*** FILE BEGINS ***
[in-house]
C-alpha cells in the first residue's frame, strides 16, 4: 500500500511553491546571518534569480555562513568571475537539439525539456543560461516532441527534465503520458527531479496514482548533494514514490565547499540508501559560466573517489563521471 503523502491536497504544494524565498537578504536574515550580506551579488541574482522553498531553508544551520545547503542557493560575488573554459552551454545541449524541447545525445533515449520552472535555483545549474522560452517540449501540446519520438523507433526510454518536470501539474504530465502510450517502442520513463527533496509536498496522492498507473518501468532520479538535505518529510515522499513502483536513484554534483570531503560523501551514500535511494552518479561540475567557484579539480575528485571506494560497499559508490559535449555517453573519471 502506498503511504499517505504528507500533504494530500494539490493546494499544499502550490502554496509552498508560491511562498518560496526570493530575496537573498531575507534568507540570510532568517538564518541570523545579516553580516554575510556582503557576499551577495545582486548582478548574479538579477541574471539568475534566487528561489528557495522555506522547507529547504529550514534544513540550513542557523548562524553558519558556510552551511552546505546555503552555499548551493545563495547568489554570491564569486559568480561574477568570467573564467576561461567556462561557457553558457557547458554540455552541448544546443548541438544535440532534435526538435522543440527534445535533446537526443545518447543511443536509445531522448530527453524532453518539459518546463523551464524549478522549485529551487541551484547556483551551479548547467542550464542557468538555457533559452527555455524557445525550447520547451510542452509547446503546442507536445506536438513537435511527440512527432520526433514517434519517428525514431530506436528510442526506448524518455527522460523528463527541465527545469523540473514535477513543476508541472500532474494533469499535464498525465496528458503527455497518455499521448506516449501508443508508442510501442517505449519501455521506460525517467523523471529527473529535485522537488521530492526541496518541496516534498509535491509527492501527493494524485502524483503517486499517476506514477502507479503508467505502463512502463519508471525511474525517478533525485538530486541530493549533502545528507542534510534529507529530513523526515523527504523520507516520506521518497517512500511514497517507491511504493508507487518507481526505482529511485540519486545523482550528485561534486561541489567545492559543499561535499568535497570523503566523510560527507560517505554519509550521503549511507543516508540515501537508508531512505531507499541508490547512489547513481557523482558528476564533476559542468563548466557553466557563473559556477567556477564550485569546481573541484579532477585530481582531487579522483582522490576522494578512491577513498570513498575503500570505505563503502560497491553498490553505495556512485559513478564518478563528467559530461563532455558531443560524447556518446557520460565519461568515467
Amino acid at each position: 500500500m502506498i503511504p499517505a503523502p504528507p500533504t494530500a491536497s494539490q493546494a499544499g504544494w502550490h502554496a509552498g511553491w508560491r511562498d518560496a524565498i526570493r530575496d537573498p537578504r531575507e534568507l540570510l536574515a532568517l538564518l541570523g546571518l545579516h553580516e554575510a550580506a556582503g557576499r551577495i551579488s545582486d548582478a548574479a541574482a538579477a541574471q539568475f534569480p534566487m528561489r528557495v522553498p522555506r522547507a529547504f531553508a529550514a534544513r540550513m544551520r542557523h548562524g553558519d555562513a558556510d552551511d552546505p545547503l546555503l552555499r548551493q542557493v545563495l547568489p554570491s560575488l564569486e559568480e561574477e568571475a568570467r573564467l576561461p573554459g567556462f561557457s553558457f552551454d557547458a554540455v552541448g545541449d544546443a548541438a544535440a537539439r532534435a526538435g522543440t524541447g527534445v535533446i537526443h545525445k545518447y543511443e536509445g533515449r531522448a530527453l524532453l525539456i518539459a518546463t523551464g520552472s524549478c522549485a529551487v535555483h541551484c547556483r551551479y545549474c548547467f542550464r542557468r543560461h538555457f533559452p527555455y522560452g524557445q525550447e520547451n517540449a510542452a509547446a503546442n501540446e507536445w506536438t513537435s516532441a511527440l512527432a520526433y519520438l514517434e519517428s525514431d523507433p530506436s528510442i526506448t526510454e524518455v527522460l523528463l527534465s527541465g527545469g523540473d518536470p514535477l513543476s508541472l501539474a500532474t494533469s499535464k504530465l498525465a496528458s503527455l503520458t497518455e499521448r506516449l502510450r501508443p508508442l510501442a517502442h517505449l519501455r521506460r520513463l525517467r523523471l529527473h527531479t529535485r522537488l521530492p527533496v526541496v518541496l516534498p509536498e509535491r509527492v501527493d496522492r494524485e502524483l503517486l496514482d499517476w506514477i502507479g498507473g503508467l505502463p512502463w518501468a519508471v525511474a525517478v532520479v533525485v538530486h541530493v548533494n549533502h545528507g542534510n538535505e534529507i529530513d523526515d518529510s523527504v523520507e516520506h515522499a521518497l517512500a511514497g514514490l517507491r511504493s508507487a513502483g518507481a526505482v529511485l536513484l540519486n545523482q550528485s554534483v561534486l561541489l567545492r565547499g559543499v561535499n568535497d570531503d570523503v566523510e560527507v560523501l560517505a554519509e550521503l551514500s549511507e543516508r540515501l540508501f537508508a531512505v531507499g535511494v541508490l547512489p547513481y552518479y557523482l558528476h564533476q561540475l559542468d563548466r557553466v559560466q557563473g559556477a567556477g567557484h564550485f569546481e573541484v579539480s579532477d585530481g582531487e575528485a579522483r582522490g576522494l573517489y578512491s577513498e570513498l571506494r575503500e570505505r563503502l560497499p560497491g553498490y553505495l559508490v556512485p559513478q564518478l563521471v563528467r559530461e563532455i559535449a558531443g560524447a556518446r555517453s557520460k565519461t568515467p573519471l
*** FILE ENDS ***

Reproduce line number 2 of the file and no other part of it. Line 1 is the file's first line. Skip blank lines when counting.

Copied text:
C-alpha cells in the first residue's frame, strides 16, 4: 500500500511553491546571518534569480555562513568571475537539439525539456543560461516532441527534465503520458527531479496514482548533494514514490565547499540508501559560466573517489563521471 503523502491536497504544494524565498537578504536574515550580506551579488541574482522553498531553508544551520545547503542557493560575488573554459552551454545541449524541447545525445533515449520552472535555483545549474522560452517540449501540446519520438523507433526510454518536470501539474504530465502510450517502442520513463527533496509536498496522492498507473518501468532520479538535505518529510515522499513502483536513484554534483570531503560523501551514500535511494552518479561540475567557484579539480575528485571506494560497499559508490559535449555517453573519471 502506498503511504499517505504528507500533504494530500494539490493546494499544499502550490502554496509552498508560491511562498518560496526570493530575496537573498531575507534568507540570510532568517538564518541570523545579516553580516554575510556582503557576499551577495545582486548582478548574479538579477541574471539568475534566487528561489528557495522555506522547507529547504529550514534544513540550513542557523548562524553558519558556510552551511552546505546555503552555499548551493545563495547568489554570491564569486559568480561574477568570467573564467576561461567556462561557457553558457557547458554540455552541448544546443548541438544535440532534435526538435522543440527534445535533446537526443545518447543511443536509445531522448530527453524532453518539459518546463523551464524549478522549485529551487541551484547556483551551479548547467542550464542557468538555457533559452527555455524557445525550447520547451510542452509547446503546442507536445506536438513537435511527440512527432520526433514517434519517428525514431530506436528510442526506448524518455527522460523528463527541465527545469523540473514535477513543476508541472500532474494533469499535464498525465496528458503527455497518455499521448506516449501508443508508442510501442517505449519501455521506460525517467523523471529527473529535485522537488521530492526541496518541496516534498509535491509527492501527493494524485502524483503517486499517476506514477502507479503508467505502463512502463519508471525511474525517478533525485538530486541530493549533502545528507542534510534529507529530513523526515523527504523520507516520506521518497517512500511514497517507491511504493508507487518507481526505482529511485540519486545523482550528485561534486561541489567545492559543499561535499568535497570523503566523510560527507560517505554519509550521503549511507543516508540515501537508508531512505531507499541508490547512489547513481557523482558528476564533476559542468563548466557553466557563473559556477567556477564550485569546481573541484579532477585530481582531487579522483582522490576522494578512491577513498570513498575503500570505505563503502560497491553498490553505495556512485559513478564518478563528467559530461563532455558531443560524447556518446557520460565519461568515467